6. Should Ian Scott be starting again over Tank Johnson?
Johnson replaced Scott as the starter at defensive tackle a few weeks ago and is certainly a more well-rounded player. Not many tackles are great pass-rushers, but Johnson is gifted in that capacity and has 6.5 sacks the last season-and-a-half. But perhaps not by coincidence, the rush defense has been beaten up badly since Scott has been relegated to the backup role. He has a wide body and can fill a gap as well as any run-stuffer on the team. Increased playing time for rookie end Mark Anderson could also be a factor because he is light years better at chasing the quarterback than defending the run.
7. Can Rex Grossman take advantage of a thin Patriots secondary?
It seems like the Patriots are dangerously depleted in the defensive backfield every year. Wide receiver Troy Brown saw a ton of time at nickelback the last two seasons because they were simply out of bodies. Safety Rodney Harrison is out for this game with a bum shoulder, and New England will miss his fiery attitude just as much as his playing ability. Grossman had a tough time against Eric Mangini's version of the 3-4 defense a week ago, and it will only get tougher this week facing Mangini's mentor, Bill Belichick. The Patriots will throw the kitchen sink at Grossman in their efforts to confuse him, but if he gets some time to throw, he could have a lot of success facing a secondary that is average at best.
8. Do Nathan Vasher and Charles Tillman deserve to make the Pro Bowl?
The Bears are the top-rated pass defense in football, surrendering just 152.5 yards per game through the air. That's more than 100 yards less than the 254.4 the Cincinnait Bengals are allowing every Sunday. Most of the credit seems to go to the front seven and their ability to get to opposing quarterbacks, but Vasher and Tillman have both been playing extremely well. They have two interceptions each and combined for 12 passes-defensed, plus their tackling ability is superior to most cornerbacks in the league. Vasher made the Pro Bowl last season on the heels of his eight INTs, and although he's done nothing to give the impression that performance was a fluke, Tillman might be even more deserving of a trip to Hawaii.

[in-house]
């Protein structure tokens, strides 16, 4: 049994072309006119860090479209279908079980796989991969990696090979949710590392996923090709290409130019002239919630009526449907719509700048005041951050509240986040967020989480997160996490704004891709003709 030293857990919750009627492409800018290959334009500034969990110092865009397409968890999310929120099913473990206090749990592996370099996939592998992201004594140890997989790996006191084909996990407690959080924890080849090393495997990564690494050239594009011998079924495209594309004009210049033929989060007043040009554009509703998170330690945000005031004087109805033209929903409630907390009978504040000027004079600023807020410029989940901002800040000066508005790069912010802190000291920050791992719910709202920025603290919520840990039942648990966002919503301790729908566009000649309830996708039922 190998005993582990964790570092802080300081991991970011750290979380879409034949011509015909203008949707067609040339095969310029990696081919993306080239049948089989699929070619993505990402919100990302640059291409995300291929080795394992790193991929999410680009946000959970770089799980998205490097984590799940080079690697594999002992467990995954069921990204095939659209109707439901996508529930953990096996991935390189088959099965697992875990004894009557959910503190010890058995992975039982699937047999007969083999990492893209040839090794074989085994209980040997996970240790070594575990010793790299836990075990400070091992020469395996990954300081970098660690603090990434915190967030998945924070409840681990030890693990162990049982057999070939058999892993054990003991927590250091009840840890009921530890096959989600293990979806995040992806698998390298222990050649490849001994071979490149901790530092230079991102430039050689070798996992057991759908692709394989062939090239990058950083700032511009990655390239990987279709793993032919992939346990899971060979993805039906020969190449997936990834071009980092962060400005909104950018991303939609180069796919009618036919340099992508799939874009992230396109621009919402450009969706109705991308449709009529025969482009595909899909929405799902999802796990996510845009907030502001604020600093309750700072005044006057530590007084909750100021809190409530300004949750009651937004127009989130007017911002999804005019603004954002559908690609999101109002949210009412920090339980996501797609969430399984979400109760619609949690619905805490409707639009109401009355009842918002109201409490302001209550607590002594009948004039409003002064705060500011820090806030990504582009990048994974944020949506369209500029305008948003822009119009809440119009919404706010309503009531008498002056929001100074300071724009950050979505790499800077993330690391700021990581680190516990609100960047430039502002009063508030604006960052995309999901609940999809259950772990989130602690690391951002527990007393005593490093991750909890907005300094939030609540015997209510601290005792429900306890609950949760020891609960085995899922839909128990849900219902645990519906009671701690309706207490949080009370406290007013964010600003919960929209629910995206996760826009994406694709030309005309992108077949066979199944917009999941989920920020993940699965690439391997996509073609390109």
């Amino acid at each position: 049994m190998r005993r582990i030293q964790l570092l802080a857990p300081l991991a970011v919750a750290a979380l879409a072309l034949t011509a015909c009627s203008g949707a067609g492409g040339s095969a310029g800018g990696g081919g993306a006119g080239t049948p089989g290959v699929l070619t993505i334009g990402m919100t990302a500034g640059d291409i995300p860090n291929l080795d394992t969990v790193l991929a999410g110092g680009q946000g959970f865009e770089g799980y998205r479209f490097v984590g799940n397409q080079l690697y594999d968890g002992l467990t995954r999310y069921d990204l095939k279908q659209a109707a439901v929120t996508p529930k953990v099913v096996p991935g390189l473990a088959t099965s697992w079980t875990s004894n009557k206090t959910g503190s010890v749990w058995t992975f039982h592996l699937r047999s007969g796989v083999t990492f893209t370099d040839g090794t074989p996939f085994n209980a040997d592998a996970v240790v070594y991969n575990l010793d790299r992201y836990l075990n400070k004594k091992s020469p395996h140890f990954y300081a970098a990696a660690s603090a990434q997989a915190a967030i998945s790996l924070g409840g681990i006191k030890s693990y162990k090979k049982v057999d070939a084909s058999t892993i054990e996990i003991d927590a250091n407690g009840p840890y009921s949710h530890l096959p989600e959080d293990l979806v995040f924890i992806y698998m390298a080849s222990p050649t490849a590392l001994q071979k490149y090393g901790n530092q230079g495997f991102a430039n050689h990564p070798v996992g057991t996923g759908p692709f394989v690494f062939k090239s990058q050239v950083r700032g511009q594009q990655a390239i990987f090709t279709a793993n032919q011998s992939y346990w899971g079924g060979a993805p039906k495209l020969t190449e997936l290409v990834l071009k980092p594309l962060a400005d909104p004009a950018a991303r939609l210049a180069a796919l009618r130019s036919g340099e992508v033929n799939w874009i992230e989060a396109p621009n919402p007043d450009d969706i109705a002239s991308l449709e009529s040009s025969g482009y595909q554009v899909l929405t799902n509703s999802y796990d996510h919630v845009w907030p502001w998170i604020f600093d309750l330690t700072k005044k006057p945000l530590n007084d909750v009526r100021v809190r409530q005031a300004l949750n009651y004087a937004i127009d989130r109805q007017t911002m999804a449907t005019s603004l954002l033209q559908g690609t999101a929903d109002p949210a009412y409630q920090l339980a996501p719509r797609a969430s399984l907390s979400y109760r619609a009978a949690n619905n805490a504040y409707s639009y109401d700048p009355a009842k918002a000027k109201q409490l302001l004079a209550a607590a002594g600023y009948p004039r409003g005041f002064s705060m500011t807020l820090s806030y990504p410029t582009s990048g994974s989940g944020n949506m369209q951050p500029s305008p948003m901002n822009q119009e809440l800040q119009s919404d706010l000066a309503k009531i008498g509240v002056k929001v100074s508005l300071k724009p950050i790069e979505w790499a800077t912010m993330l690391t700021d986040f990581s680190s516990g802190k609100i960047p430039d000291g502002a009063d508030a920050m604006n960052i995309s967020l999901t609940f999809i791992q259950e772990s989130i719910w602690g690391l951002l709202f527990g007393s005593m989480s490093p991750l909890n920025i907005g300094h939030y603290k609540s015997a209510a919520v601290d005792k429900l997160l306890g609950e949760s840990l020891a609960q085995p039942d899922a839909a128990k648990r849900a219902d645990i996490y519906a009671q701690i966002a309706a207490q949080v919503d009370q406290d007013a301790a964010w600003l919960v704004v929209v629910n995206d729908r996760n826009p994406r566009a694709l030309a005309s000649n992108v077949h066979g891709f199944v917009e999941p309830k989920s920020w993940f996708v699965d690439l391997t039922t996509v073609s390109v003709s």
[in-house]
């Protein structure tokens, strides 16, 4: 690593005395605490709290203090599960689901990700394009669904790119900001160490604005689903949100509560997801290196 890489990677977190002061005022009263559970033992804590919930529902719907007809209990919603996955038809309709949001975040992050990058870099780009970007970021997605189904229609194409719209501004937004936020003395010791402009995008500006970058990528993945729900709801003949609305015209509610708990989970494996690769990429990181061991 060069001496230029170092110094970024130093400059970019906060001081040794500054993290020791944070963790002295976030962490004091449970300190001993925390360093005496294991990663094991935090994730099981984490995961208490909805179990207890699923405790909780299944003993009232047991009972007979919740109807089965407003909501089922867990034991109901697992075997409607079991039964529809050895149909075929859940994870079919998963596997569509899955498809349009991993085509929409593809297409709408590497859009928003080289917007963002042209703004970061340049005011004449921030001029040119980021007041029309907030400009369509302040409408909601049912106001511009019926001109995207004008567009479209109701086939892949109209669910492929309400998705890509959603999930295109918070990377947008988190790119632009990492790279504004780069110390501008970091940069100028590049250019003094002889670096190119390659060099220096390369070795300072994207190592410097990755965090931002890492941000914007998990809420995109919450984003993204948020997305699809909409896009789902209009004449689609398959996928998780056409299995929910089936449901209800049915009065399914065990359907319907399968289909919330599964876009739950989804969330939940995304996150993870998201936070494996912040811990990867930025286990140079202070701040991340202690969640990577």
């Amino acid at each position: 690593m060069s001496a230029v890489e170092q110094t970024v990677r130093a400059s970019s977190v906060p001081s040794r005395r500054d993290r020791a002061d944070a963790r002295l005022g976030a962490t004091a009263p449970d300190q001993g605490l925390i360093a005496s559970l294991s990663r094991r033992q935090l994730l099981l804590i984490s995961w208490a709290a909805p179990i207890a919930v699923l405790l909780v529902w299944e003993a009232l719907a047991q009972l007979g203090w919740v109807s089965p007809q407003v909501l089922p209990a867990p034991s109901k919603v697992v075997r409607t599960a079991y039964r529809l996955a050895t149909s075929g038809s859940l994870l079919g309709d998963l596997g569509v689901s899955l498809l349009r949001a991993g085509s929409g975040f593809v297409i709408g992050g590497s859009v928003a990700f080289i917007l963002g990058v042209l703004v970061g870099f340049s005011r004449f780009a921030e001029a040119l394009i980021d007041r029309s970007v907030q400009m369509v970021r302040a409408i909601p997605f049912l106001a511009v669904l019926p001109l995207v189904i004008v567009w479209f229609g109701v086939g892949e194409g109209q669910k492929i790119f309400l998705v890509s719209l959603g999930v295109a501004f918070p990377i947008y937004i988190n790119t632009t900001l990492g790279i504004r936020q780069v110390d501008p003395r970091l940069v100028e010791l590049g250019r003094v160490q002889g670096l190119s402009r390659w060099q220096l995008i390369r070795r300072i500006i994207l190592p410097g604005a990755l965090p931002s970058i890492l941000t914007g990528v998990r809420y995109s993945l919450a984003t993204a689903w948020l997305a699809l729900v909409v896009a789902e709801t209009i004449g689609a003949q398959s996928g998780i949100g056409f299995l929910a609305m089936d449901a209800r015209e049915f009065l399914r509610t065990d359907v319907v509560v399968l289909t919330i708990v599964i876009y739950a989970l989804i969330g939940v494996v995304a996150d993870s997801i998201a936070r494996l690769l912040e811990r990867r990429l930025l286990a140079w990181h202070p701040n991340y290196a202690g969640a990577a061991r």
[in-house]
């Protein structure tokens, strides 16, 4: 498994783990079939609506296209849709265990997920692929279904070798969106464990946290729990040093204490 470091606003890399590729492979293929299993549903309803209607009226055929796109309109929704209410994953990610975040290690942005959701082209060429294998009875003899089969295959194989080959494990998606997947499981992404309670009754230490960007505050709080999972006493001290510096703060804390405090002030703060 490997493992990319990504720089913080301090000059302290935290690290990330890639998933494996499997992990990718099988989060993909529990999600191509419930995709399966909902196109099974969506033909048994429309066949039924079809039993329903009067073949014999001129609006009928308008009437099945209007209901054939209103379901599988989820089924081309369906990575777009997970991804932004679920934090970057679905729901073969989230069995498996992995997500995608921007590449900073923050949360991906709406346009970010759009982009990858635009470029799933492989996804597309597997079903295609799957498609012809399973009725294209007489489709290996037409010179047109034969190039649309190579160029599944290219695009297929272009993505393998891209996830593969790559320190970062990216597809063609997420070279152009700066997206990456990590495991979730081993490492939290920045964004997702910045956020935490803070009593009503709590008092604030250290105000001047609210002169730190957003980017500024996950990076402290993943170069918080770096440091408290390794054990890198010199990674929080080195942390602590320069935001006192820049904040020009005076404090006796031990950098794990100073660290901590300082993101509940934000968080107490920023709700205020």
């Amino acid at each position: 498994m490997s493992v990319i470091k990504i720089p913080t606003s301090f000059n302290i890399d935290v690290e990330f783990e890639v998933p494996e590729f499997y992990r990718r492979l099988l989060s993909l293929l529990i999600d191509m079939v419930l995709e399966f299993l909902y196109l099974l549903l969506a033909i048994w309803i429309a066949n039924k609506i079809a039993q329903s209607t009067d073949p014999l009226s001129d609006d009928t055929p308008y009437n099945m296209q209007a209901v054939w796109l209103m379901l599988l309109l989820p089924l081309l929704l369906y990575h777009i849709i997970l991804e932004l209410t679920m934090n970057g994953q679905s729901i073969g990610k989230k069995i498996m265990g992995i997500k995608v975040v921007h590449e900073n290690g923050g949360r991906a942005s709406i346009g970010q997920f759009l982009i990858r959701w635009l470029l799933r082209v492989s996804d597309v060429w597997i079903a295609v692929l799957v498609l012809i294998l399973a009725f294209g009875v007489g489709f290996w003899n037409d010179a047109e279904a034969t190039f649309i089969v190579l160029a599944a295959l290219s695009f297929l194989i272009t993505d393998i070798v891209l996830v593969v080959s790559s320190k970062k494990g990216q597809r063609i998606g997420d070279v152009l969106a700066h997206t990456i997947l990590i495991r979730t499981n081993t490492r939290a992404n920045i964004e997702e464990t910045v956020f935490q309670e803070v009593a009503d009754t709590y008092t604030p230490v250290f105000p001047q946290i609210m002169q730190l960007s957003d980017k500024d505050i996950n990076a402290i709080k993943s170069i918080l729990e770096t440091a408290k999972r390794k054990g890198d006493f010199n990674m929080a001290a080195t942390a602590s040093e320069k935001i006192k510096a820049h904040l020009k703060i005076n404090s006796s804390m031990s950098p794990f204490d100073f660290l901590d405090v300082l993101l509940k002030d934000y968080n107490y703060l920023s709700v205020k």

9. Can the Bears get to Tom Brady and force some mistakes?
When he's hot, Brady is arguably the most accurate passer in the NFL and incredibly calm in the clutch. He wouldn't have three Super Bowl rings on his fingers if he wasn't. He got off to a little bit of a slow start this season after losing his top two receivers from a year ago - Deion Branch and David Givens - but he's starting to feel more at ease with the likes of Reche Caldwell. Tight end Ben Watson actually leads the team in receptions and is developing into Ben Coates Version 2.0. The Bears absolutely have to get pressure on Brady throughout this ballgame because he'll simply pick the secondary apart if given time, especially with Ricky Manning Jr. suspended.
10. Could this game be a Super Bowl preview?
The Bears are the best team in the NFC and will most likely have home-field advantage throughout the playoffs. The Patriots should win the AFC East and have more recent success in the postseason than the other top teams in the conference: Indianapolis, San Diego, and Baltimore. It's a long way away from the first Sunday in February, but this game could certainly be replayed on the NFL's grandest stage in Miami Gardens. A Patriots win would be scary for the rest of the AFC. A Bears win would make believers of us all.